Copyright © Michelle Voss Roberts. All rights reserved.

I bring theology to life as an interreligious conversation that can flourish in today’s diverse communities.


It wasn’t until I studied other religions that I realized I had a body—or, at least, that bodies matter religiously. I was raised in a Christian denomination that gave me the impression that my soul and my beliefs were all that counted. Encountering Hindu traditions in a college course introduced me to smells and chants, gestures and bright Goddesses. My religious imagination caught fire. Now I teach and write so that others can imagine themselves in relation to larger religious worlds, in which particularities of embodiment—gender, sexuality, race, ability, and culture—matter.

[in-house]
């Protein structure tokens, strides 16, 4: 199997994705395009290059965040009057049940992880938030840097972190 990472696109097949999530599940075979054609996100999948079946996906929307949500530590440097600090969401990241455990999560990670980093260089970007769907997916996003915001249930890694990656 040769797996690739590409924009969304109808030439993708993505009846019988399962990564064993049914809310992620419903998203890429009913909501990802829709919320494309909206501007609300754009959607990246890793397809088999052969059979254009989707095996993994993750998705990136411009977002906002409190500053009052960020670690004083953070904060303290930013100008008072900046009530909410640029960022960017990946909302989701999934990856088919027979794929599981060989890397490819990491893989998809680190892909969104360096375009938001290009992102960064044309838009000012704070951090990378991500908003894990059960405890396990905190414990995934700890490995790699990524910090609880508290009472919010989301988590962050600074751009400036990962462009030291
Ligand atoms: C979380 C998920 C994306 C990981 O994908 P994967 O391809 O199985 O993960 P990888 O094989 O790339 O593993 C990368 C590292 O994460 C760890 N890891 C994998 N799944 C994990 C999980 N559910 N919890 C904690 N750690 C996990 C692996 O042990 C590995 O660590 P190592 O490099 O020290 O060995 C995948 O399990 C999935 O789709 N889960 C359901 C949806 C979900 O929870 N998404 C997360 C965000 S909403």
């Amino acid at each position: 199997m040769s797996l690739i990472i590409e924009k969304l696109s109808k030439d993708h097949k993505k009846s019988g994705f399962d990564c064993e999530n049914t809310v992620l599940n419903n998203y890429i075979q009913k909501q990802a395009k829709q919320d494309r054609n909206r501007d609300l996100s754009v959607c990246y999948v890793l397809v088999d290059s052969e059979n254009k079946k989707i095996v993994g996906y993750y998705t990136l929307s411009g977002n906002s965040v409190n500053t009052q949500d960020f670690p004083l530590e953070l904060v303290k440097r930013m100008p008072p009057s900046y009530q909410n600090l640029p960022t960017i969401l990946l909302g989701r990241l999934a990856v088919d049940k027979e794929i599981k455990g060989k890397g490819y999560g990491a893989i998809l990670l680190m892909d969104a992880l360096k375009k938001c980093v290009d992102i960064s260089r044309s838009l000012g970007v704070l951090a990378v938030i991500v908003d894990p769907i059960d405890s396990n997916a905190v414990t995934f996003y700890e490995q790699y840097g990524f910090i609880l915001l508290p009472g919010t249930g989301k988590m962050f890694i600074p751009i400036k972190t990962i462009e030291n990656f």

As Academic Dean and Associate Professor of Theology at Wake Forest University School of Divinity, I train a generation of leaders who approach religious diversity, gender, race, and disability with curiosity and respect. My scholarship creates new inroads into traditional doctrines through collaboration with other scholars (Comparing Faithfully: Insights for Systematic Theological Reflection) and award-winning works of comparative theology(Dualities: A Theology of Difference; Tastes of the Divine: Hindu and Christian Theologies of Emotion). My latest project, Body Parts: A Theological Anthropology, is inspired by non-dual Saiva views of the body to integrate neglected dimensions of human being into a Christian theological anthropology.

With Jyoti Sahi in Silvepura Village, 2010